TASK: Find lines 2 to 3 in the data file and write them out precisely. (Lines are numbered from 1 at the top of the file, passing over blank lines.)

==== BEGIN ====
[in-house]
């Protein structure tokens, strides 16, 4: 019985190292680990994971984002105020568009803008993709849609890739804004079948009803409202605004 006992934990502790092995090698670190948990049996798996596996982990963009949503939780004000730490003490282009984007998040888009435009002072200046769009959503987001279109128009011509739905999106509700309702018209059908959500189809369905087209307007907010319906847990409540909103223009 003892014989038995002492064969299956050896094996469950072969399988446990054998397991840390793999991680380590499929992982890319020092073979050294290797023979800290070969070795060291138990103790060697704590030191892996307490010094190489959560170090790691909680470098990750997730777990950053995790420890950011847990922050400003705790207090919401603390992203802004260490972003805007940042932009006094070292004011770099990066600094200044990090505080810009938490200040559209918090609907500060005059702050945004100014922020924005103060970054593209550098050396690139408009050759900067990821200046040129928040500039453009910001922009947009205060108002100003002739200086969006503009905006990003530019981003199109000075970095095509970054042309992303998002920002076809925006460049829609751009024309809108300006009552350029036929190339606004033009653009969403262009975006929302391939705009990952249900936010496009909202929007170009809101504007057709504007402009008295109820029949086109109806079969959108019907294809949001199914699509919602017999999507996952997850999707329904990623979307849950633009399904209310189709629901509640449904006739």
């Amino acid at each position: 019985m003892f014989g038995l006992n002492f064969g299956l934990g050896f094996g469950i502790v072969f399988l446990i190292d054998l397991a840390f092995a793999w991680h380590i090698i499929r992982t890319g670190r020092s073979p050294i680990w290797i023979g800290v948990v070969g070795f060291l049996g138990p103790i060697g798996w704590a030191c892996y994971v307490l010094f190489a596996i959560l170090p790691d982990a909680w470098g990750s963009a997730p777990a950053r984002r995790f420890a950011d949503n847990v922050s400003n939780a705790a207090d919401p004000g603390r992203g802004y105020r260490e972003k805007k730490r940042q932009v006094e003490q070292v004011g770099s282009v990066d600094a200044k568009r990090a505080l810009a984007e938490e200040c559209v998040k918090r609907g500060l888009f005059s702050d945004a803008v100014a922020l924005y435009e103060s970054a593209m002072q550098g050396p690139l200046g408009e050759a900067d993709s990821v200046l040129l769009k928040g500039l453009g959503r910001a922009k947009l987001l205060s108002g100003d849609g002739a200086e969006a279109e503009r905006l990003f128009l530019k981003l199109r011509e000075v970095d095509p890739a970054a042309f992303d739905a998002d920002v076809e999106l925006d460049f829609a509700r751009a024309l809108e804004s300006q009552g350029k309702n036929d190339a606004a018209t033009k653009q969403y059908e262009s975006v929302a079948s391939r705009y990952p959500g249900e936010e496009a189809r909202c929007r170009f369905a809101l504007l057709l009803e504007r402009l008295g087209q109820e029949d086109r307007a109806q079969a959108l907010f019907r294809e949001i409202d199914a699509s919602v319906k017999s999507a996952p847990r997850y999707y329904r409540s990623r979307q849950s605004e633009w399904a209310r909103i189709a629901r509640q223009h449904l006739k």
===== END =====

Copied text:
């Protein structure tokens, strides 16, 4: 019985190292680990994971984002105020568009803008993709849609890739804004079948009803409202605004 006992934990502790092995090698670190948990049996798996596996982990963009949503939780004000730490003490282009984007998040888009435009002072200046769009959503987001279109128009011509739905999106509700309702018209059908959500189809369905087209307007907010319906847990409540909103223009 003892014989038995002492064969299956050896094996469950072969399988446990054998397991840390793999991680380590499929992982890319020092073979050294290797023979800290070969070795060291138990103790060697704590030191892996307490010094190489959560170090790691909680470098990750997730777990950053995790420890950011847990922050400003705790207090919401603390992203802004260490972003805007940042932009006094070292004011770099990066600094200044990090505080810009938490200040559209918090609907500060005059702050945004100014922020924005103060970054593209550098050396690139408009050759900067990821200046040129928040500039453009910001922009947009205060108002100003002739200086969006503009905006990003530019981003199109000075970095095509970054042309992303998002920002076809925006460049829609751009024309809108300006009552350029036929190339606004033009653009969403262009975006929302391939705009990952249900936010496009909202929007170009809101504007057709504007402009008295109820029949086109109806079969959108019907294809949001199914699509919602017999999507996952997850999707329904990623979307849950633009399904209310189709629901509640449904006739």
């Amino acid at each position: 019985m003892f014989g038995l006992n002492f064969g299956l934990g050896f094996g469950i502790v072969f399988l446990i190292d054998l397991a840390f092995a793999w991680h380590i090698i499929r992982t890319g670190r020092s073979p050294i680990w290797i023979g800290v948990v070969g070795f060291l049996g138990p103790i060697g798996w704590a030191c892996y994971v307490l010094f190489a596996i959560l170090p790691d982990a909680w470098g990750s963009a997730p777990a950053r984002r995790f420890a950011d949503n847990v922050s400003n939780a705790a207090d919401p004000g603390r992203g802004y105020r260490e972003k805007k730490r940042q932009v006094e003490q070292v004011g770099s282009v990066d600094a200044k568009r990090a505080l810009a984007e938490e200040c559209v998040k918090r609907g500060l888009f005059s702050d945004a803008v100014a922020l924005y435009e103060s970054a593209m002072q550098g050396p690139l200046g408009e050759a900067d993709s990821v200046l040129l769009k928040g500039l453009g959503r910001a922009k947009l987001l205060s108002g100003d849609g002739a200086e969006a279109e503009r905006l990003f128009l530019k981003l199109r011509e000075v970095d095509p890739a970054a042309f992303d739905a998002d920002v076809e999106l925006d460049f829609a509700r751009a024309l809108e804004s300006q009552g350029k309702n036929d190339a606004a018209t033009k653009q969403y059908e262009s975006v929302a079948s391939r705009y990952p959500g249900e936010e496009a189809r909202c929007r170009f369905a809101l504007l057709l009803e504007r402009l008295g087209q109820e029949d086109r307007a109806q079969a959108l907010f019907r294809e949001i409202d199914a699509s919602v319906k017999s999507a996952p847990r997850y999707y329904r409540s990623r979307q849950s605004e633009w399904a209310r909103i189709a629901r509640q223009h449904l006739k």